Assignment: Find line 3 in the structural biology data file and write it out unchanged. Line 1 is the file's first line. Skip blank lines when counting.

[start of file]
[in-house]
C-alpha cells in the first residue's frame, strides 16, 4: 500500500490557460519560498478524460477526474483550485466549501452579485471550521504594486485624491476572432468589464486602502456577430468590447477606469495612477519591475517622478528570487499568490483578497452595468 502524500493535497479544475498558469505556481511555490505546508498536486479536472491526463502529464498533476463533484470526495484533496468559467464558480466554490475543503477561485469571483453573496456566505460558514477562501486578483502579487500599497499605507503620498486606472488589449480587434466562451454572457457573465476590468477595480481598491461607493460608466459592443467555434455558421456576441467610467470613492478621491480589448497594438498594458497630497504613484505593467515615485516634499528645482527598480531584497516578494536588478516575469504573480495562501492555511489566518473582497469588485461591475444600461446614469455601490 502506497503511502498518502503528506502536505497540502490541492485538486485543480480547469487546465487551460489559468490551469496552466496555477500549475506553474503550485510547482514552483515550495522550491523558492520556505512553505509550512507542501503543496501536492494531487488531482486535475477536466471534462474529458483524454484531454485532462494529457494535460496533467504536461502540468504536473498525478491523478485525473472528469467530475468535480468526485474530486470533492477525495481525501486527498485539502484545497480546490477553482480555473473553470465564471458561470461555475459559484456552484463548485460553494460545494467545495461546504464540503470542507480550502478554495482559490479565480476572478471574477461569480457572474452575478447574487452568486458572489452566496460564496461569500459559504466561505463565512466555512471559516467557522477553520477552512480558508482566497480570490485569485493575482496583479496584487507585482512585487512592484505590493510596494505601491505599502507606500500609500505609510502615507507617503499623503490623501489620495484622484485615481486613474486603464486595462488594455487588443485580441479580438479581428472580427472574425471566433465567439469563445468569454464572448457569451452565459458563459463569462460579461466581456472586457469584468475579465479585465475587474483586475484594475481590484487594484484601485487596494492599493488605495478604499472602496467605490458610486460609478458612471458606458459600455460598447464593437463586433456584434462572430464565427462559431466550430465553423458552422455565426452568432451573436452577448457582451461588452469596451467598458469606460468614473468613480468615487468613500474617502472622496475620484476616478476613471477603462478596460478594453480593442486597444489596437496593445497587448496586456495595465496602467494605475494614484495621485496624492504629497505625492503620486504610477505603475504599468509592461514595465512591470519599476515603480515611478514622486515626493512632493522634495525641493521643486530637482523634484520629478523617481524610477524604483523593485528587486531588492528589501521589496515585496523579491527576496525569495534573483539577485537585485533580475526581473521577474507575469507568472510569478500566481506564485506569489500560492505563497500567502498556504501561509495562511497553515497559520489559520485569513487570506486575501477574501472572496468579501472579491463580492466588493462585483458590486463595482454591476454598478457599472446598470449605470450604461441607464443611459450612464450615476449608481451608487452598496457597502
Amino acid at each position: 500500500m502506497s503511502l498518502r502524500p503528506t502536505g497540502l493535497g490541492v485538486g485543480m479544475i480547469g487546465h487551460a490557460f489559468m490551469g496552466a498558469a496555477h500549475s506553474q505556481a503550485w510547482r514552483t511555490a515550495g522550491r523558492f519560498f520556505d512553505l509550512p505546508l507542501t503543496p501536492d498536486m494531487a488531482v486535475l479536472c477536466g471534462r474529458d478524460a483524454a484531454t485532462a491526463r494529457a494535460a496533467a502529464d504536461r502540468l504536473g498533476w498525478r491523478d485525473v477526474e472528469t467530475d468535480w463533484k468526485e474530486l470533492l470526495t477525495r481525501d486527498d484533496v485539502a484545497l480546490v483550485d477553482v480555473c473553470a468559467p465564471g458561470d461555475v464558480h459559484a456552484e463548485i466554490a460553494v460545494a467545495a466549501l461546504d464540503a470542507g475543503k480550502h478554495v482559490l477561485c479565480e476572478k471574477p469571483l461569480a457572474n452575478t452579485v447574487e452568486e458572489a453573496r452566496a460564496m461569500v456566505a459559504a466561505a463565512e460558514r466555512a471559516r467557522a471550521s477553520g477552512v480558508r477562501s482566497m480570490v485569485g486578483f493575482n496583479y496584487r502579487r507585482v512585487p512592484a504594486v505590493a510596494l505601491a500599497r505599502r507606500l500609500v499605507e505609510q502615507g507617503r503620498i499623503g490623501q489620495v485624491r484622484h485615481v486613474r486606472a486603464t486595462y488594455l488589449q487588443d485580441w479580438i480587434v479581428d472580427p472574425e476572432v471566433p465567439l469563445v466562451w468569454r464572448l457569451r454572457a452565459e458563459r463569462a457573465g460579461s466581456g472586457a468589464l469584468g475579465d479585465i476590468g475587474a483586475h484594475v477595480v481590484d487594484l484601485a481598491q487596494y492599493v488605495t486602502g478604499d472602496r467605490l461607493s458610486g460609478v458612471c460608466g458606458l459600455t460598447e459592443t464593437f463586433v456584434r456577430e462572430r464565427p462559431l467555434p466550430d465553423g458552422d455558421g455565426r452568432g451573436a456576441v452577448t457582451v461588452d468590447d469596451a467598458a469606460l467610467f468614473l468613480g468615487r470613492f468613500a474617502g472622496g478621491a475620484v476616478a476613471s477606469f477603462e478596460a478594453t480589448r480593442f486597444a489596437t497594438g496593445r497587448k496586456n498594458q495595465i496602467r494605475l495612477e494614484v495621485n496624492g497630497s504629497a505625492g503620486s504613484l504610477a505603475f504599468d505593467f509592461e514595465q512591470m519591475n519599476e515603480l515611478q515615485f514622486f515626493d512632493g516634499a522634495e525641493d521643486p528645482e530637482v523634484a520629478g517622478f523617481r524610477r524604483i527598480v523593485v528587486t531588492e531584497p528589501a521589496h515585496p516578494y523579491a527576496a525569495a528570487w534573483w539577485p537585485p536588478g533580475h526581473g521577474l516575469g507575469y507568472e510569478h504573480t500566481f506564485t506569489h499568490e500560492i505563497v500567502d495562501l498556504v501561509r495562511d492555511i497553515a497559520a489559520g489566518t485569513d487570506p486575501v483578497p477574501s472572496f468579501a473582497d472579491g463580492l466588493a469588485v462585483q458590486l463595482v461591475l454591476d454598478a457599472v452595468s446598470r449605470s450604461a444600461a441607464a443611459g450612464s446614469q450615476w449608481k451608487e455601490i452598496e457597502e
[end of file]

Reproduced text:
Amino acid at each position: 500500500m502506497s503511502l498518502r502524500p503528506t502536505g497540502l493535497g490541492v485538486g485543480m479544475i480547469g487546465h487551460a490557460f489559468m490551469g496552466a498558469a496555477h500549475s506553474q505556481a503550485w510547482r514552483t511555490a515550495g522550491r523558492f519560498f520556505d512553505l509550512p505546508l507542501t503543496p501536492d498536486m494531487a488531482v486535475l479536472c477536466g471534462r474529458d478524460a483524454a484531454t485532462a491526463r494529457a494535460a496533467a502529464d504536461r502540468l504536473g498533476w498525478r491523478d485525473v477526474e472528469t467530475d468535480w463533484k468526485e474530486l470533492l470526495t477525495r481525501d486527498d484533496v485539502a484545497l480546490v483550485d477553482v480555473c473553470a468559467p465564471g458561470d461555475v464558480h459559484a456552484e463548485i466554490a460553494v460545494a467545495a466549501l461546504d464540503a470542507g475543503k480550502h478554495v482559490l477561485c479565480e476572478k471574477p469571483l461569480a457572474n452575478t452579485v447574487e452568486e458572489a453573496r452566496a460564496m461569500v456566505a459559504a466561505a463565512e460558514r466555512a471559516r467557522a471550521s477553520g477552512v480558508r477562501s482566497m480570490v485569485g486578483f493575482n496583479y496584487r502579487r507585482v512585487p512592484a504594486v505590493a510596494l505601491a500599497r505599502r507606500l500609500v499605507e505609510q502615507g507617503r503620498i499623503g490623501q489620495v485624491r484622484h485615481v486613474r486606472a486603464t486595462y488594455l488589449q487588443d485580441w479580438i480587434v479581428d472580427p472574425e476572432v471566433p465567439l469563445v466562451w468569454r464572448l457569451r454572457a452565459e458563459r463569462a457573465g460579461s466581456g472586457a468589464l469584468g475579465d479585465i476590468g475587474a483586475h484594475v477595480v481590484d487594484l484601485a481598491q487596494y492599493v488605495t486602502g478604499d472602496r467605490l461607493s458610486g460609478v458612471c460608466g458606458l459600455t460598447e459592443t464593437f463586433v456584434r456577430e462572430r464565427p462559431l467555434p466550430d465553423g458552422d455558421g455565426r452568432g451573436a456576441v452577448t457582451v461588452d468590447d469596451a467598458a469606460l467610467f468614473l468613480g468615487r470613492f468613500a474617502g472622496g478621491a475620484v476616478a476613471s477606469f477603462e478596460a478594453t480589448r480593442f486597444a489596437t497594438g496593445r497587448k496586456n498594458q495595465i496602467r494605475l495612477e494614484v495621485n496624492g497630497s504629497a505625492g503620486s504613484l504610477a505603475f504599468d505593467f509592461e514595465q512591470m519591475n519599476e515603480l515611478q515615485f514622486f515626493d512632493g516634499a522634495e525641493d521643486p528645482e530637482v523634484a520629478g517622478f523617481r524610477r524604483i527598480v523593485v528587486t531588492e531584497p528589501a521589496h515585496p516578494y523579491a527576496a525569495a528570487w534573483w539577485p537585485p536588478g533580475h526581473g521577474l516575469g507575469y507568472e510569478h504573480t500566481f506564485t506569489h499568490e500560492i505563497v500567502d495562501l498556504v501561509r495562511d492555511i497553515a497559520a489559520g489566518t485569513d487570506p486575501v483578497p477574501s472572496f468579501a473582497d472579491g463580492l466588493a469588485v462585483q458590486l463595482v461591475l454591476d454598478a457599472v452595468s446598470r449605470s450604461a444600461a441607464a443611459g450612464s446614469q450615476w449608481k451608487e455601490i452598496e457597502e